2. Materials and Methods
2.1. Raw Material and Matrix of Mixtures
Geopolymeric concretes (GCs) were manufactured by geopolymerizing mining tailings dust (MT) and an alkaline solution of 9 molar Na(OH), with the addition of a controlled amount of fine sand (FS). The experimental Simplex Lattice design was used to determine the matrix of GC mixtures. This design allows defining volumetric concentrations in a mixture. To convert the volumetric concentrations into mass concentrations, the real density of the precursor materials was determined. The real density was determined using a glass pycnometer and distilled water. In addition, equation 1 was used.
mA = measurement of the mass of the clean, dry and empty pycnometer and the stopper.
mB = measurement of the mass of the dry pycnometer, the test sample and the stopper.
mC = measurement of the mass of the pycnometer filled with distilled water until it is level and the stopper.
mD = measurement of the mass of the pycnometer, test sample, the stopper and distilled water until it is level. In this last measure, it must be ensured that there are no air bubbles and in all measures ensure that the external surface of the pycnometer is completely dry and clean.
The values found for the real average density of MT and FS were 2.83 and 3.07 g/cm3, respectively, and were used to determine the most important substances of the raw materials shown in Table 1.
Table 1: Composition of the materials prepared in this research.
2.2. Elaboration of Geopolymeric Concrete
The MT used in this research was provided by CEPROMET SAC (Peruvian company dedicated to the transformation of gold minerals) and the FS was acquired from a local hardware store. MT and FS were ground separately and then sieved through ASTM No. 140 mesh. The elaboration of GC samples began by measuring adequate amounts of MT and FS (based on 20 g and according to Table 1). For each type of GC samples, MT and FS were dry mixed for 5 minutes and then 5 ml of 9 molar Na(OH) solution was added, mixing was continued for an additional 5 minutes until obtaining a workable and homogeneous paste. The geopolymeric pastes were pressed at 20 MPa and for 5 minutes in a 20 mm diameter cylindrical steel mold. After the demolding process, the samples were placed in hermetic bags at room temperature for 24 hours and then they were oven dried at 80 ºC for another 24 hours. Fig. 1(a) shows the macroscopic appearance of the fabricated samples.
Each cylindrical geopolymer sample was cut into parallelepipedic samples approximately 5x5x10 mm in size. A low speed precision cutter equipped with a diamond edge cutting disc was used in all cuts (Fig. 1 (b)). It started with two parallel cuts (Fig. 1 (b)) to obtain 10 mm high discs, then cuts were made perpendicular to the cross section of the cylinders to obtain parallelepipeds (Fig 1 (c)).
The geopolymeric parallelepipeds were used for the physical, morphological and mechanical characterization that will be presented later.
2.3. Physical, Morphological and Mechanical Characterization of Geopolymeric Concrete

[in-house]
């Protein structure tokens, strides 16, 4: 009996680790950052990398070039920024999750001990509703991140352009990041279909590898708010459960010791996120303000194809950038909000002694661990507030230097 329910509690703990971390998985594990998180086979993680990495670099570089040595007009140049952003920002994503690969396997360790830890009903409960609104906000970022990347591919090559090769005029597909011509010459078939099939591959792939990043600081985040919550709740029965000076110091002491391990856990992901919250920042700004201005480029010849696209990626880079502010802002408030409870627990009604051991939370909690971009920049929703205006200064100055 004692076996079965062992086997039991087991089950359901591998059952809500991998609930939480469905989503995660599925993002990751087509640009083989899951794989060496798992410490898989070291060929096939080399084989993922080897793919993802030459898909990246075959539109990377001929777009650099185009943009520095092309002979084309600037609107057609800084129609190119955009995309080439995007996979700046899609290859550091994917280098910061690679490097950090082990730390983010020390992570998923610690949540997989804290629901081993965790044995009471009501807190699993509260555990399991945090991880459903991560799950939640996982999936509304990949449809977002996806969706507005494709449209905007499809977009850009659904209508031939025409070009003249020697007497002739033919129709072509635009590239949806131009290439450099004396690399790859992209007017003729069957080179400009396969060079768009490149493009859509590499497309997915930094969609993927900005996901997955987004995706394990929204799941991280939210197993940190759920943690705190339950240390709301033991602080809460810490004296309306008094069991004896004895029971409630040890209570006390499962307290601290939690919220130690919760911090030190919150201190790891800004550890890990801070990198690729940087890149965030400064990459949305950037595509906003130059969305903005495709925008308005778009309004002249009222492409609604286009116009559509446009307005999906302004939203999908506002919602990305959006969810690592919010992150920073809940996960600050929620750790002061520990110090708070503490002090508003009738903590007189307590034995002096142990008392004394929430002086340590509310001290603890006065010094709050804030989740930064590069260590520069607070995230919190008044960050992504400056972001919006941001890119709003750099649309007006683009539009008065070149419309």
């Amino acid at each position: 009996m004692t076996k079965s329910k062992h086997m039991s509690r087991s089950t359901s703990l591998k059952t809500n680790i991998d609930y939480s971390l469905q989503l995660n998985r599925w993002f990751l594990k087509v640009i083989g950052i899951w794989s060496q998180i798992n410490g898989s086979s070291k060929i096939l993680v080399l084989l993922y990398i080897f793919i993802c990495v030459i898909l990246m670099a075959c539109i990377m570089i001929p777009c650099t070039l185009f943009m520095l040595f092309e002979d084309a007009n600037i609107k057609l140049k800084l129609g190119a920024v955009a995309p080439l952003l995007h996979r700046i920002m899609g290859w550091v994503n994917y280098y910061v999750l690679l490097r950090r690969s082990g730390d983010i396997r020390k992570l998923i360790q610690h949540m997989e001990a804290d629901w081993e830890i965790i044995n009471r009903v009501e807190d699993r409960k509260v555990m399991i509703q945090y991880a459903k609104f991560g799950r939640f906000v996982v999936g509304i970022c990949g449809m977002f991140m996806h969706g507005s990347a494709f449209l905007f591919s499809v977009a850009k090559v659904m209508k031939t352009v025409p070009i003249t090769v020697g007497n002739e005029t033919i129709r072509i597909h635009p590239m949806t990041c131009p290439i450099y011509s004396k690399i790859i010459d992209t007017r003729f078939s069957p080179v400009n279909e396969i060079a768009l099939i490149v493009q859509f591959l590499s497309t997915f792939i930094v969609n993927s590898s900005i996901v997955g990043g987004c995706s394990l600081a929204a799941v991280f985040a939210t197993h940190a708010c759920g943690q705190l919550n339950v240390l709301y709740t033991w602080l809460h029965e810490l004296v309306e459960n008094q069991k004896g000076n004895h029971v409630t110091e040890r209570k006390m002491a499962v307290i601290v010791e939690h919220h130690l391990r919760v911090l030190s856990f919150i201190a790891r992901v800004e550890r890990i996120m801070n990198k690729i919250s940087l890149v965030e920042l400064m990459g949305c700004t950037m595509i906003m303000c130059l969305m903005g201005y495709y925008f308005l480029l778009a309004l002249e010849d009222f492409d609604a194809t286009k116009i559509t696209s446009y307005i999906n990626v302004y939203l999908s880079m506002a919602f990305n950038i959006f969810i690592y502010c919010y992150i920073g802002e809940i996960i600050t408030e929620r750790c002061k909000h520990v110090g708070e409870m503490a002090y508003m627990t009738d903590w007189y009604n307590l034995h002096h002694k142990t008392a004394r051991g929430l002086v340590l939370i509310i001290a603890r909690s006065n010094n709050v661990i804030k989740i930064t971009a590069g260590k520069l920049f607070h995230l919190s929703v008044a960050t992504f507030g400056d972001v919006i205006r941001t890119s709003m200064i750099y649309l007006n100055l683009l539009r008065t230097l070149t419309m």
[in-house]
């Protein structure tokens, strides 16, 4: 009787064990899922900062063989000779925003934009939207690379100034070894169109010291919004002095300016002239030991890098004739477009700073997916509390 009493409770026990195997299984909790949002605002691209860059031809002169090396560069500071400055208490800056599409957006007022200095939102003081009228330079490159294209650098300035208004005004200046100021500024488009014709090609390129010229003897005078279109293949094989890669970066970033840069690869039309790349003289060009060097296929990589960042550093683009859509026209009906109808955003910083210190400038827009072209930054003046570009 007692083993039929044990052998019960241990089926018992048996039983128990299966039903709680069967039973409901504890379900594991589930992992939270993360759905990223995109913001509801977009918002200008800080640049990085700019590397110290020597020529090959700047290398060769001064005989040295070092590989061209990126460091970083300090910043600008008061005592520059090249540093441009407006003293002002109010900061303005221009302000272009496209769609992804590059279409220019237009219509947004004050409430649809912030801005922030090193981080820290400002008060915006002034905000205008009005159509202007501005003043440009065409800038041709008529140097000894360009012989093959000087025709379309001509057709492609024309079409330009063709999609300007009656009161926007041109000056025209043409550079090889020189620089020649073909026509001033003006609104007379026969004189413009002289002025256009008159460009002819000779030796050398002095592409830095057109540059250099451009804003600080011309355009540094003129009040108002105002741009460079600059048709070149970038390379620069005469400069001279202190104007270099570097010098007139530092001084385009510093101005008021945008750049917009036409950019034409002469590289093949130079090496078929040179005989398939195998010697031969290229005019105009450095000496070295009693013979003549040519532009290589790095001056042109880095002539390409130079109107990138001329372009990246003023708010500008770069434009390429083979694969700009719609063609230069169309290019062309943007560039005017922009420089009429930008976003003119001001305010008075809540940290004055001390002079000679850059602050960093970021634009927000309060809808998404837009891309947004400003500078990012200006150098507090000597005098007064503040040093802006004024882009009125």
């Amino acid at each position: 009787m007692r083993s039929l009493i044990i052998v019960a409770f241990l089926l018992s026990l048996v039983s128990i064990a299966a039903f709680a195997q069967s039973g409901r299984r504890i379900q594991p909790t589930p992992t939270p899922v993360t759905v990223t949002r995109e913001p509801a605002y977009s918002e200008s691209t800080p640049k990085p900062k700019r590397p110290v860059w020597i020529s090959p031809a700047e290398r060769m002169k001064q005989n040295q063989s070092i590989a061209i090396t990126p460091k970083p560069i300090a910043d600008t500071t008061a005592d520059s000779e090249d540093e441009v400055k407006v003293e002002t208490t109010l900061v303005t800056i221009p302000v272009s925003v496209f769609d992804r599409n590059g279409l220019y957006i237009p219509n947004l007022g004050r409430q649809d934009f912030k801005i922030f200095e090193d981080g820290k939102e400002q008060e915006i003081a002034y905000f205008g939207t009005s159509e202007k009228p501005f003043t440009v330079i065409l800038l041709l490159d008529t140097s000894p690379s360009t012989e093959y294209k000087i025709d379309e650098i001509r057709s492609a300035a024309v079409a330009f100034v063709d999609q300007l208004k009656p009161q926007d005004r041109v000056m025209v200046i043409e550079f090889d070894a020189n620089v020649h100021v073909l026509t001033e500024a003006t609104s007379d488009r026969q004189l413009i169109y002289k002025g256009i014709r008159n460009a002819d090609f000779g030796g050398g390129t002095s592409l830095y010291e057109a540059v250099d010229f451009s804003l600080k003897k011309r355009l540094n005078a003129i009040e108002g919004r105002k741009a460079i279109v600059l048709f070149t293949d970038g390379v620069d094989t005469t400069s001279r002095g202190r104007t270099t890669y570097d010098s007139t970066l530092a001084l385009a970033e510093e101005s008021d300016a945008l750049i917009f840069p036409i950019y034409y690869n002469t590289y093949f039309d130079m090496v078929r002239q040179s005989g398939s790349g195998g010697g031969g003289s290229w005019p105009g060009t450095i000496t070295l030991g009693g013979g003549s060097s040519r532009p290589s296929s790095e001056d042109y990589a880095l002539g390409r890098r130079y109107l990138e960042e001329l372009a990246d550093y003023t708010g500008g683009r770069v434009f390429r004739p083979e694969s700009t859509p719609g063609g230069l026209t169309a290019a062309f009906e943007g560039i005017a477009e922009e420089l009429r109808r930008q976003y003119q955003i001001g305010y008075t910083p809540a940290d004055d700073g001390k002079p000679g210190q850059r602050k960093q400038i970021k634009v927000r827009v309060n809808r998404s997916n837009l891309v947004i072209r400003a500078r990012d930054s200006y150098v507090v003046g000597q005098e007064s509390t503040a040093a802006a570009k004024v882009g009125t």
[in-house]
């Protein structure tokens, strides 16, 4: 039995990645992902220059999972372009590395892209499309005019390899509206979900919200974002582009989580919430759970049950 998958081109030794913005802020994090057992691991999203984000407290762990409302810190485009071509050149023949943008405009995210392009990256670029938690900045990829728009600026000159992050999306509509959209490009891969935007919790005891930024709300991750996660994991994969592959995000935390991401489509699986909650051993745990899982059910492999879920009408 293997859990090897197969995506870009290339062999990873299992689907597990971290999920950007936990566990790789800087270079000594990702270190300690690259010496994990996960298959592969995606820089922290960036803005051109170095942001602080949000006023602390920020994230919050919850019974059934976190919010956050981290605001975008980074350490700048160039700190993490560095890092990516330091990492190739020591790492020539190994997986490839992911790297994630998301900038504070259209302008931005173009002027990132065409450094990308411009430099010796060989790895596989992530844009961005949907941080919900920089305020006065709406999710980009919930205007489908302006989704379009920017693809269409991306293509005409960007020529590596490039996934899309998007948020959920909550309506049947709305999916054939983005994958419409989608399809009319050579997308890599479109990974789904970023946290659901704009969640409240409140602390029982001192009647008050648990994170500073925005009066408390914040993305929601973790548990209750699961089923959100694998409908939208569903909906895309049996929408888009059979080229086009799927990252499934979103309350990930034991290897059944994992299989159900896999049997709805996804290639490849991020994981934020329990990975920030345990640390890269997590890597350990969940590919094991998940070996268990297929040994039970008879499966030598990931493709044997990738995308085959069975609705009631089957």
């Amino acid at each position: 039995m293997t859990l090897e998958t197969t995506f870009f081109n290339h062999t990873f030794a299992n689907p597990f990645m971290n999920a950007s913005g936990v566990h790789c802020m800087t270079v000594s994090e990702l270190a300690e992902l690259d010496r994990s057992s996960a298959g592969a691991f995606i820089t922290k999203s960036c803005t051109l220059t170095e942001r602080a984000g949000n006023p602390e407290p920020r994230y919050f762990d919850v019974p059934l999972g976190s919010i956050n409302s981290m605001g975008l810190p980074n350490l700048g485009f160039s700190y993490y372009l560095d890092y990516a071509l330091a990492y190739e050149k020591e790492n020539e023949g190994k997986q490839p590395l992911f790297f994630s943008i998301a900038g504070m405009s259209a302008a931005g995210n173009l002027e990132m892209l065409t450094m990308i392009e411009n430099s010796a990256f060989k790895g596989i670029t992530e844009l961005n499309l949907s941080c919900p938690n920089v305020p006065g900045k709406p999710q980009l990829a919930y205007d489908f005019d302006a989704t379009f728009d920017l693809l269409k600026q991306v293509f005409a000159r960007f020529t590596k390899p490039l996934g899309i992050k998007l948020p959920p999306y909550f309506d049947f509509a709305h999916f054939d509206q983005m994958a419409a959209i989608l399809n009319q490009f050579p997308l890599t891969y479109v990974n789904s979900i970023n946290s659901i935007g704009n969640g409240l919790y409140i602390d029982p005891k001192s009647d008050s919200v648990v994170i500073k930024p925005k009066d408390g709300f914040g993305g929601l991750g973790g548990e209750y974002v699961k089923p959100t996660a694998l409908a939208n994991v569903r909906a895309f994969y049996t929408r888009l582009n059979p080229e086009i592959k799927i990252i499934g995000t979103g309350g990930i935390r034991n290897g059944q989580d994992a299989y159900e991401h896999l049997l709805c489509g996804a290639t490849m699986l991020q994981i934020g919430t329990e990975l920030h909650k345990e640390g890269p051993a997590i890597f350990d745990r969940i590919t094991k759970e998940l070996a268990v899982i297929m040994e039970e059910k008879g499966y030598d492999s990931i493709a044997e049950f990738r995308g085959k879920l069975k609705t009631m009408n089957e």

The physical characterization of the GCs consisted of determining their geometric density from the measurement of the dimensions and masses of three samples. Morphological characterization was performed on polished GC surfaces, for which the metallographic preparation of the surfaces began, which consisted of two stages: (i) roughing with SiC abrasive paper (# 600, # 800 and # 1200) and (ii) mechanical polishing with cloths, polishing slurry and 6, 3 and 1 micron particle size diamond paste. The surfaces, after polishing, were cleaned with distilled water and dried in the sun. Finally, the polished and dry surfaces were observed in a light microscope in reflection mode.
The mechanical characterization carried out in this research consisted of creep tests at constant load and temperatures between 500 and 600 ºC. All tests were performed after 28 days of curing of the GCs. In general, creep tests allow evaluating the deformation rate of materials when subjected to constant stress and temperature conditions. By subjecting a material to constant stress, microscopic mechanisms are activated, allowing it to accommodate external stress through its stationary deformation (creep). The creep of materials at room temperature is too slow and it takes several years to study it adequately, however, there are modern creep equipment that allows the material deformation process to be accelerated, including temperature as an independent variable. All creep tests were performed on 5x5x10 mm parallelepiped samples.
In order to evaluate the microscopic mechanisms of stationary deformation in the GC samples, it was necessary to define stress and temperature ranges in which these mechanisms become important. In this research, prior to creep studies, the maximum resistance to uniaxial compression of GC samples as a function of temperature was studied. In these first tests the GCs were subjected to forced deformation at a constant compression rate of 0.05 mm/min and temperatures of 500 and 600 ºC until the material fractured. With the results obtained at constant compression rate, it was possible to determine the stress and temperature ranges for the creep tests. Fig. 2 shows a diagram of the creep machine used in the research.
3. Results and Discussions
3.1. Physical and Morphological Characterization
Regarding the physical characterization of the GC samples, it was not possible to identify a correlation between the initial volumetric composition (Table 1) and the average geometric density. In general, all the GCs studied in this research presented geometric densities of around 1.90 g/cm3 (Table 2)
Table 2. Determination of geometric density for fabricated geopolymers.